How to Help Non-English Speaking Students Feel They Are Part of the Class
In a school setup, different learners from diverse backgrounds can be either English or non-English speakers. As a result, tutors often experience the challenge of handling non-English-speaking learners and their families. Nonetheless, Bredekamp (2012) offers different strategies teachers can use to engage non-English speaking students and help them equally. The strategies include adjusting the questioning procedure, monitoring speech as a tutor, and promoting cross-cultural peer collaboration (Bredekamp 110).
Tutors can ensure non-English speaking learners feel part of their class by being mindful of their speaking (Bredekamp 112). The tutor can do this by pausing a couple of times between sentences. After using unfamiliar phrases or idioms, the tutor can spend time explaining or rephrasing them. Secondly, tutors can readjust their questioning procedure using different strategies, such as asking individual learners to answer questions by name. They should also give learners time to discuss questions with their neighbors/deskmates before answering. Finally, they should promote cross-cultural peer collaboration (Bredekamp 118). Tutors can promote cross-cultural peer collaboration by creating small groups of native English speakers with non-native speakers. While in these groups, educators should guide them as they discuss the concepts together. This way, they will freely interact, and non-English speakers will engage in communicating smoothly. In addition, teachers should encourage group activities such as drawing using different colors. Accordingly, non-English speaking learners and native speakers should work together on the activity. Such activities will compel the learners to communicate with each other and help them learn the English language and interact freely.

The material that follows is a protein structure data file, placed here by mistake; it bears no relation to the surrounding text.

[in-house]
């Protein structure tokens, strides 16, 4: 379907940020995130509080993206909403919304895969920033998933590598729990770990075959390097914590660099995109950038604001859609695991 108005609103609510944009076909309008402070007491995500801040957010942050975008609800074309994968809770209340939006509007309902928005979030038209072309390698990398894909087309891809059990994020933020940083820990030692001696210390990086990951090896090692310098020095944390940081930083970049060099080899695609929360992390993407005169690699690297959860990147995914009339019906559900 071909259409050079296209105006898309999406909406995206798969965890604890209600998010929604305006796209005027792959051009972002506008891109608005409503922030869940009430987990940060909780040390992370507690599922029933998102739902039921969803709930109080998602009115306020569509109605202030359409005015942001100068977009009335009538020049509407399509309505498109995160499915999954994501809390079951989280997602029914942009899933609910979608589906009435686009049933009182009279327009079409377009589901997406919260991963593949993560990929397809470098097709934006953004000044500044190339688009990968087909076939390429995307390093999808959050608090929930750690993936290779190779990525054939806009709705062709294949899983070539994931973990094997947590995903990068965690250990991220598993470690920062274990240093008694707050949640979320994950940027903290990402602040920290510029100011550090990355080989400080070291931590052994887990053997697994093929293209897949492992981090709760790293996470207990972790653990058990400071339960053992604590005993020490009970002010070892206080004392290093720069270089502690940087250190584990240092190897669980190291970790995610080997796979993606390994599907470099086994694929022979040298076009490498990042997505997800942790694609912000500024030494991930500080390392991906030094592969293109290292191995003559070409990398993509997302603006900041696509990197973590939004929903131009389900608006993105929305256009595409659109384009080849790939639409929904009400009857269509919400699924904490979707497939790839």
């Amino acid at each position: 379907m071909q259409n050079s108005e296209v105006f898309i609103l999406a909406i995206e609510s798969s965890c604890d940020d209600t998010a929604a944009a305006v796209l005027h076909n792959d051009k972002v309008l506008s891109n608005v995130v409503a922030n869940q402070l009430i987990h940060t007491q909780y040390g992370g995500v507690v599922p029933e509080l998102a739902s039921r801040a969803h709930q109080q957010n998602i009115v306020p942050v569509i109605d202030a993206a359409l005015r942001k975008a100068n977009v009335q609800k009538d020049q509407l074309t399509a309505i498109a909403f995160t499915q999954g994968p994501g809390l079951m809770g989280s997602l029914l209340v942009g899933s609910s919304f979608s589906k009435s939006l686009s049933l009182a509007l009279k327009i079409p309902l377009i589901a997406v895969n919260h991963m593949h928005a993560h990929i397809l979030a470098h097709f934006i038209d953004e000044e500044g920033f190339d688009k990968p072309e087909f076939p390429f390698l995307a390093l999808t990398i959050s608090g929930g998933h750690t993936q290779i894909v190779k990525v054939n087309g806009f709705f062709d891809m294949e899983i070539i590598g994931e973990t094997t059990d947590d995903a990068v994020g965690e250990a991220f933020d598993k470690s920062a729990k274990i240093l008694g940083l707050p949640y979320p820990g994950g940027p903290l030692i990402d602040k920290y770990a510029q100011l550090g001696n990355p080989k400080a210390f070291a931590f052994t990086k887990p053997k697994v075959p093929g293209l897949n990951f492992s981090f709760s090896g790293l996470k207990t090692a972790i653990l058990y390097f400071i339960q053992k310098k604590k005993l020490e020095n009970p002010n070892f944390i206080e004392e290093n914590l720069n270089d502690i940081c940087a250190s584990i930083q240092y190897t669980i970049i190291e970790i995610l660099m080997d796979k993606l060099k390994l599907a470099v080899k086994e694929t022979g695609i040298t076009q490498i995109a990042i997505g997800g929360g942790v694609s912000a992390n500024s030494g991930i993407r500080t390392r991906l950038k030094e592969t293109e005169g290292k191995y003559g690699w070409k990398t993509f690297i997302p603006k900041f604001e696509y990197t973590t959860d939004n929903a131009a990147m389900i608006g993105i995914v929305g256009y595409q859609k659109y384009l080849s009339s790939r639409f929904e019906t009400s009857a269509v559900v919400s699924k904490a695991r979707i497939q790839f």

Educators can find it challenging to communicate with non-English-speaking parents or families. However, such families can be involved in communication by preparing family meetings in school. During such meetings, educators should take time to learn and listen to the non-English speaking families and identify the language they prefer for communication. Secondly, they should communicate with such families using Standard English, avoiding expressions and idioms. Finally, they can use technology to help translate information into the preferred language to enhance the teachers’ and parents’ communication and understanding (Lawal 166-178).
Bredekamp, Sue. Effective practices in early childhood education: Building a foundation. UpperSaddle River, NJ: Pearson, 2014.
Lawal, Adekunle. “How Teachers Can Communicate Effectively with Parents Who Speak a Different Language.” International Journal of Linguistics, Literature and Translation 4.9 (2021): 166-178
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